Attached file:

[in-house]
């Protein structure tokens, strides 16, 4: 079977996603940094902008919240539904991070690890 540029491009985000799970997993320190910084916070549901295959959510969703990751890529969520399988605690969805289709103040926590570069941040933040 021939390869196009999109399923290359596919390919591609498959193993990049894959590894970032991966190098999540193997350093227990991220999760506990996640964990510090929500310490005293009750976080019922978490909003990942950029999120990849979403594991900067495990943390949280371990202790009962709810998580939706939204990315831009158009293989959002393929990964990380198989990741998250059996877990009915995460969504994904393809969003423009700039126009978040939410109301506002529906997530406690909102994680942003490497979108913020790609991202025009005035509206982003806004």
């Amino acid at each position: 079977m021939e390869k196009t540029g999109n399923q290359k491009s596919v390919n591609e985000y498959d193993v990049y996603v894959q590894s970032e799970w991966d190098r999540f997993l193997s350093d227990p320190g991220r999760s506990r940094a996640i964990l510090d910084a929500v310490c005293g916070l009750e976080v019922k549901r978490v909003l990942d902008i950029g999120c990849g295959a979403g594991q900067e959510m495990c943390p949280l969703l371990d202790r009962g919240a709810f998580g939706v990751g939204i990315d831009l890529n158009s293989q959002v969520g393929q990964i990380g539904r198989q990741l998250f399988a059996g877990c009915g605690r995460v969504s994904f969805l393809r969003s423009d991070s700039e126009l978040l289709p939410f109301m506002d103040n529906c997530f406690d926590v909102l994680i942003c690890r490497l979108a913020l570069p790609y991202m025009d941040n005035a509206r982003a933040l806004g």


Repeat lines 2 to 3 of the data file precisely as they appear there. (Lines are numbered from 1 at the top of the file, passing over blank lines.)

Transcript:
């Protein structure tokens, strides 16, 4: 079977996603940094902008919240539904991070690890 540029491009985000799970997993320190910084916070549901295959959510969703990751890529969520399988605690969805289709103040926590570069941040933040 021939390869196009999109399923290359596919390919591609498959193993990049894959590894970032991966190098999540193997350093227990991220999760506990996640964990510090929500310490005293009750976080019922978490909003990942950029999120990849979403594991900067495990943390949280371990202790009962709810998580939706939204990315831009158009293989959002393929990964990380198989990741998250059996877990009915995460969504994904393809969003423009700039126009978040939410109301506002529906997530406690909102994680942003490497979108913020790609991202025009005035509206982003806004």
């Amino acid at each position: 079977m021939e390869k196009t540029g999109n399923q290359k491009s596919v390919n591609e985000y498959d193993v990049y996603v894959q590894s970032e799970w991966d190098r999540f997993l193997s350093d227990p320190g991220r999760s506990r940094a996640i964990l510090d910084a929500v310490c005293g916070l009750e976080v019922k549901r978490v909003l990942d902008i950029g999120c990849g295959a979403g594991q900067e959510m495990c943390p949280l969703l371990d202790r009962g919240a709810f998580g939706v990751g939204i990315d831009l890529n158009s293989q959002v969520g393929q990964i990380g539904r198989q990741l998250f399988a059996g877990c009915g605690r995460v969504s994904f969805l393809r969003s423009d991070s700039e126009l978040l289709p939410f109301m506002d103040n529906c997530f406690d926590v909102l994680i942003c690890r490497l979108a913020l570069p790609y991202m025009d941040n005035a509206r982003a933040l806004g």